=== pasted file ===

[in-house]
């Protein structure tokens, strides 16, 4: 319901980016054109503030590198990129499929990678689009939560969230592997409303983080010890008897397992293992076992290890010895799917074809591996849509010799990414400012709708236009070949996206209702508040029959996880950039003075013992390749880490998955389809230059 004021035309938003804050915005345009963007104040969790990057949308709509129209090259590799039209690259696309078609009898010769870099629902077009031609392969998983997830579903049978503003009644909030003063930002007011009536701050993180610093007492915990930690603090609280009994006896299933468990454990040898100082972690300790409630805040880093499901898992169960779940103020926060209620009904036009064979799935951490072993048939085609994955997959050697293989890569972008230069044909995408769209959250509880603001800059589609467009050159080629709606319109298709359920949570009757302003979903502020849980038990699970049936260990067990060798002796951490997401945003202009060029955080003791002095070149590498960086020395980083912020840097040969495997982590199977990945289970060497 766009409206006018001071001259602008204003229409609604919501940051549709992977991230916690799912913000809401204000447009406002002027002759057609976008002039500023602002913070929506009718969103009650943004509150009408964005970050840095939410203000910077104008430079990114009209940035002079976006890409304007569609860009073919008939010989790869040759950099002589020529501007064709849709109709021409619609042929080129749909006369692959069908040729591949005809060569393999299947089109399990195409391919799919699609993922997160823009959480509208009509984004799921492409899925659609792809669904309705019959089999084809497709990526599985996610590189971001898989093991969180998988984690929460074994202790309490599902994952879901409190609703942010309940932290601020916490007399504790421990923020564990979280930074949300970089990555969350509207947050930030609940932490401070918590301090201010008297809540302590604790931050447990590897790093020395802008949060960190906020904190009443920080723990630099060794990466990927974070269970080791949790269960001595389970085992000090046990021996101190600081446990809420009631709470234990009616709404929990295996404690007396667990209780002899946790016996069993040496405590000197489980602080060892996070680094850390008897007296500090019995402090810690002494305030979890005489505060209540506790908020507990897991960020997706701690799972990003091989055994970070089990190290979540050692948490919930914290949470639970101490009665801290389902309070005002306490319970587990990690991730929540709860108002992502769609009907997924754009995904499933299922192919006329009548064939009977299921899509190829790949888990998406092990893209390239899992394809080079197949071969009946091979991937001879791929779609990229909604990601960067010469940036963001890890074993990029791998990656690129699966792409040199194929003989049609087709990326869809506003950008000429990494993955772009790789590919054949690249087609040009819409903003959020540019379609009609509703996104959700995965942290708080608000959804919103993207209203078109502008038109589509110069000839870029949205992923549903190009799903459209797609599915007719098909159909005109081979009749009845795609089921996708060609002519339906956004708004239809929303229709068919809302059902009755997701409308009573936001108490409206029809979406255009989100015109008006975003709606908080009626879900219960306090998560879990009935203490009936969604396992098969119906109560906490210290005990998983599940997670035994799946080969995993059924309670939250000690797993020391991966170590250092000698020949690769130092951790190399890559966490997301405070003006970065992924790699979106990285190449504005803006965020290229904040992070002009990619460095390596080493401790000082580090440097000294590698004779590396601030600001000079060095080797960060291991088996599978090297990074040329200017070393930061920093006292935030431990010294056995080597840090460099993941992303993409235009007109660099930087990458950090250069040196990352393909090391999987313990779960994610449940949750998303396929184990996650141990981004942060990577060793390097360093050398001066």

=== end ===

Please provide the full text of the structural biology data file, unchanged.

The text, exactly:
[in-house]
């Protein structure tokens, strides 16, 4: 319901980016054109503030590198990129499929990678689009939560969230592997409303983080010890008897397992293992076992290890010895799917074809591996849509010799990414400012709708236009070949996206209702508040029959996880950039003075013992390749880490998955389809230059 004021035309938003804050915005345009963007104040969790990057949308709509129209090259590799039209690259696309078609009898010769870099629902077009031609392969998983997830579903049978503003009644909030003063930002007011009536701050993180610093007492915990930690603090609280009994006896299933468990454990040898100082972690300790409630805040880093499901898992169960779940103020926060209620009904036009064979799935951490072993048939085609994955997959050697293989890569972008230069044909995408769209959250509880603001800059589609467009050159080629709606319109298709359920949570009757302003979903502020849980038990699970049936260990067990060798002796951490997401945003202009060029955080003791002095070149590498960086020395980083912020840097040969495997982590199977990945289970060497 766009409206006018001071001259602008204003229409609604919501940051549709992977991230916690799912913000809401204000447009406002002027002759057609976008002039500023602002913070929506009718969103009650943004509150009408964005970050840095939410203000910077104008430079990114009209940035002079976006890409304007569609860009073919008939010989790869040759950099002589020529501007064709849709109709021409619609042929080129749909006369692959069908040729591949005809060569393999299947089109399990195409391919799919699609993922997160823009959480509208009509984004799921492409899925659609792809669904309705019959089999084809497709990526599985996610590189971001898989093991969180998988984690929460074994202790309490599902994952879901409190609703942010309940932290601020916490007399504790421990923020564990979280930074949300970089990555969350509207947050930030609940932490401070918590301090201010008297809540302590604790931050447990590897790093020395802008949060960190906020904190009443920080723990630099060794990466990927974070269970080791949790269960001595389970085992000090046990021996101190600081446990809420009631709470234990009616709404929990295996404690007396667990209780002899946790016996069993040496405590000197489980602080060892996070680094850390008897007296500090019995402090810690002494305030979890005489505060209540506790908020507990897991960020997706701690799972990003091989055994970070089990190290979540050692948490919930914290949470639970101490009665801290389902309070005002306490319970587990990690991730929540709860108002992502769609009907997924754009995904499933299922192919006329009548064939009977299921899509190829790949888990998406092990893209390239899992394809080079197949071969009946091979991937001879791929779609990229909604990601960067010469940036963001890890074993990029791998990656690129699966792409040199194929003989049609087709990326869809506003950008000429990494993955772009790789590919054949690249087609040009819409903003959020540019379609009609509703996104959700995965942290708080608000959804919103993207209203078109502008038109589509110069000839870029949205992923549903190009799903459209797609599915007719098909159909005109081979009749009845795609089921996708060609002519339906956004708004239809929303229709068919809302059902009755997701409308009573936001108490409206029809979406255009989100015109008006975003709606908080009626879900219960306090998560879990009935203490009936969604396992098969119906109560906490210290005990998983599940997670035994799946080969995993059924309670939250000690797993020391991966170590250092000698020949690769130092951790190399890559966490997301405070003006970065992924790699979106990285190449504005803006965020290229904040992070002009990619460095390596080493401790000082580090440097000294590698004779590396601030600001000079060095080797960060291991088996599978090297990074040329200017070393930061920093006292935030431990010294056995080597840090460099993941992303993409235009007109660099930087990458950090250069040196990352393909090391999987313990779960994610449940949750998303396929184990996650141990981004942060990577060793390097360093050398001066």